Authentic Leadership, Not “Perfect Leaders”

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The Value of Understanding Your MBTI Personality Type —

When you think of a great leader, who comes to your mind? Is it someone selfless and value-driven like Nelson Mandela? Is it someone with exceptional charisma like German Chancellor Angela Merkel? Or maybe it’s someone brilliant and driven — but sometimes lacking in people skills — like Steve Jobs? We may think there is a definitive set of traits that make a great leader, but when we look back at history, we realize that few “great leaders” possessed the same leadership strengths.

The same lesson applies to developing your own leadership skills. Rather than trying to fit the mold of the “perfect leader,” each person needs to develop their own leadership style based on his or her particular strengths and challenges in leadership.

In this month’s Know How Network column, we’ll discuss the value of understanding your Myers-Briggs Type Indicator® (MBTI) personality type to discover your unique strengths and challenges as a leader. Through this understanding, you’ll be well on your way to developing a leadership style that’s authentically You.

First, a quick summary of the Myers-Briggs Type Indicator®.
The MBTI is a personality self-assessment that describes your personality along 4 dimensions, resulting in 16 possible personality types. As the creators of the MBTI put it: The essence of the theory is that much seemingly random variation in the behavior is actually quite orderly and consistent, being due to basic differences in the ways individuals prefer to use their perception and judgment.

At Cheetah Learning, we use MBTI personality types as a tool for understanding each student’s unique strengths in learning, negotiating, managing, and leading. You can find more information about taking the MBTI assessment on their website.

Once you know your MBTI type, you are in a good position to reflect on your own strengths and challenges as a leader. Take me, for example — I’m an ENTP. This stands for: Extraversion, Intuiting, Thinking, and Perceiving. I’m outgoing, bold, visionary, daring, and — at times — a bit disorganized. So, what does all this mean for my skills as a leader?

STRENGTHS: As an ENTP, some of my likely natural strengths are:

Charismatic leadership
Confidence in your abilities and excellent communications skills that enables you to communicate with enthusiasm and persuasiveness. Inspiring others to want to follow your lead or be part of your team, and a rare ability to speak extemporaneously on many subjects.

Creative problem-solving
A talent for seeing possibilities, a facility to think outside-the-box, and a belief that all problems can be solved.

High energy and variety of interests
Tremendous energy for projects you are intrigued by, a wide range of interests, and the ability to work well with different types of people.

Detecting flaws in logic
An ability to analyze issues logically and dispassionately, and to persuasively point out flaws in logic. Unusual skill at playing The Devil’s Advocate.

Natural curiosity
The result of an accumulation of knowledge about a wide range of subjects that allows you to bring a breadth of experience to discussions.

Resourcefulness
A can-do, where-there’s-a-will,-there’s-a-way attitude that enables you to use your creativity to secure information or resources that you or your people need.

Adaptability and flexibility
The ability to shift gears easily and change directions quickly, as well as to juggle several projects at the same time.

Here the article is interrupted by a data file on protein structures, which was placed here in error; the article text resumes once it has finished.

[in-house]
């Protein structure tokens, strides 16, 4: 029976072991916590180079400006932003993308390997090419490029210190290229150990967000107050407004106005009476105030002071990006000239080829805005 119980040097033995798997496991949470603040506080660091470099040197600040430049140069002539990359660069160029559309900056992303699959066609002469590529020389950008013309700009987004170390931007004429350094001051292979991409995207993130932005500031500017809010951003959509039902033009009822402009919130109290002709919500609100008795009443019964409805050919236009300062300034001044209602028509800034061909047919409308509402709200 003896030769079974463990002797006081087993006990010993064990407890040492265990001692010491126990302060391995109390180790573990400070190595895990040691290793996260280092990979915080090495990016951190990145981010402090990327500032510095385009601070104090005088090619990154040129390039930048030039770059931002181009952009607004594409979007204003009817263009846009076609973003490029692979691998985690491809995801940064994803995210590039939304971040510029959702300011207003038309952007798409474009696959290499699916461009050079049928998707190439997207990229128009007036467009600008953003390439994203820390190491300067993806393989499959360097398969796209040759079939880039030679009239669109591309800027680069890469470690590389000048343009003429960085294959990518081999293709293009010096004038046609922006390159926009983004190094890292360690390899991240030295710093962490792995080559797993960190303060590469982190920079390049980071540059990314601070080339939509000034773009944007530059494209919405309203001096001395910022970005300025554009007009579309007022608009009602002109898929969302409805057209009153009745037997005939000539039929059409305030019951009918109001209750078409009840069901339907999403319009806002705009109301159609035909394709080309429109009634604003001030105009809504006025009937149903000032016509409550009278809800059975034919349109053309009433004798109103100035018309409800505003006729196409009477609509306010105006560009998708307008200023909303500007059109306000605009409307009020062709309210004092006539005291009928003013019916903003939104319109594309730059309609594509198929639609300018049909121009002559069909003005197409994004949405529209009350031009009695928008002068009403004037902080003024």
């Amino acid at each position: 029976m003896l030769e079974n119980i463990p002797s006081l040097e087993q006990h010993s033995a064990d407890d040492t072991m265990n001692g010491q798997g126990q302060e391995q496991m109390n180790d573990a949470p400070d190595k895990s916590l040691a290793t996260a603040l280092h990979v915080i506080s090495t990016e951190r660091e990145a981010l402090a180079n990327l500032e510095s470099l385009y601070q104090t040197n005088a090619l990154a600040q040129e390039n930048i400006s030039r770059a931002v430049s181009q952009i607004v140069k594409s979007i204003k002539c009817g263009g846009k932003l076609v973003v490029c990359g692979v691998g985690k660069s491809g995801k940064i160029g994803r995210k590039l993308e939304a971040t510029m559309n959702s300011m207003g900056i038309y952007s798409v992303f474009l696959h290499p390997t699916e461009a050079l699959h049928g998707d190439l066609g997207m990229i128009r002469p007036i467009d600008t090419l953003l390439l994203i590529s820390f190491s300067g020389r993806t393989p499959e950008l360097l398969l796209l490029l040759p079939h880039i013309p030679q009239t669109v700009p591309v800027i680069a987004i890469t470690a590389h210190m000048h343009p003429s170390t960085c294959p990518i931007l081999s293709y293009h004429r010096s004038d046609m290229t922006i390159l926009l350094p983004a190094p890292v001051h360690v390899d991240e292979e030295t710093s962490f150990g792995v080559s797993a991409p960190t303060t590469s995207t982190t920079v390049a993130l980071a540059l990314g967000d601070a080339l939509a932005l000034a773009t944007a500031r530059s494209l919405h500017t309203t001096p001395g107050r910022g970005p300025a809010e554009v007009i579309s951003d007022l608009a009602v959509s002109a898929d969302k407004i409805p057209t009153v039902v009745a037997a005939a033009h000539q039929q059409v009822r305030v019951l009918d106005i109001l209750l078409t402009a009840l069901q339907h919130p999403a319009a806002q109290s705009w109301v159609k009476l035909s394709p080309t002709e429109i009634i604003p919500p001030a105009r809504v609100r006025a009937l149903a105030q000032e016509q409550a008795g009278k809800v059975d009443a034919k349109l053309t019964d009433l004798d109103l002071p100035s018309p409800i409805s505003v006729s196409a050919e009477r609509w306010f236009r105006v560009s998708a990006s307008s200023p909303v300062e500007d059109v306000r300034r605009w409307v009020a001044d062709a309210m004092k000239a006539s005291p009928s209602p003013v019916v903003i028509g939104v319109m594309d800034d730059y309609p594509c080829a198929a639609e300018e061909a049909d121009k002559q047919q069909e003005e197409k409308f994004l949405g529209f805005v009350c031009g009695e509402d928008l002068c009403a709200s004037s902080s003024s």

CHALLENGES: At the same time, ENTPs likely will confront some challenges in leadership, such as:
Maintaining focus.
Self-discipline and following through.
Being realistic and attentive to facts and details.
Promising more than delivered.
Being organized.
Being overly confident.

Rather than thinking about how to be the “perfect leader,” think about what unique strengths YOU bring to a leadership role, recognize what challenges you may face, and develop a plan for mitigating these challenges.

As an ENTP, for instance, I often get carried away with “big ideas” and get bored by the menial tasks needed to get projects “done.” One strategy I’ve developed to deal with this is to consult with others who are more realistic, “grounded,” and naturally attentive to facts and details to provide me some balance. My natural charisma and extraversion make it easy for me to reach out to others and get them energized to do this work.

By knowing your own strengths and challenges as a leader, you can cultivate a leadership style that works best for you.

For more information about MBTI, please visit http://www.myersbriggs.org/my-mbti-personality-type/take-the-mbti-instrument/home.htm?bhcp=1.

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About Author

Michelle LaBrosse, CCPM, PMP, PMI-ACP, RYT, is an entrepreneurial powerhouse with a penchant for making success easy, fun, and fast She is the founder of Cheetah Learning, the author of the Cheetah Success Series, and a prolific blogger whose mission is to bring Project Management (PM) to the masses. Cheetah Learning is a virtual company with 100 employees, contractors, and licensees worldwide. To date, more than 50,000 people have become “Cheetahs” using Cheetah Learning’s innovative PM and accelerated learning techniques. Michelle also developed the Cheetah Certified Project Manager (CCPM) program based on Myers-Briggs Type Indicator personality profiling to help students master how to use their unique strengths for learning, doing projects, and negotiating. Michelle is recognized by the Project Management Institute as one of the 25 Most Influential Women in Project Management in the world. For more information, visit www.cheetahlearning.com.

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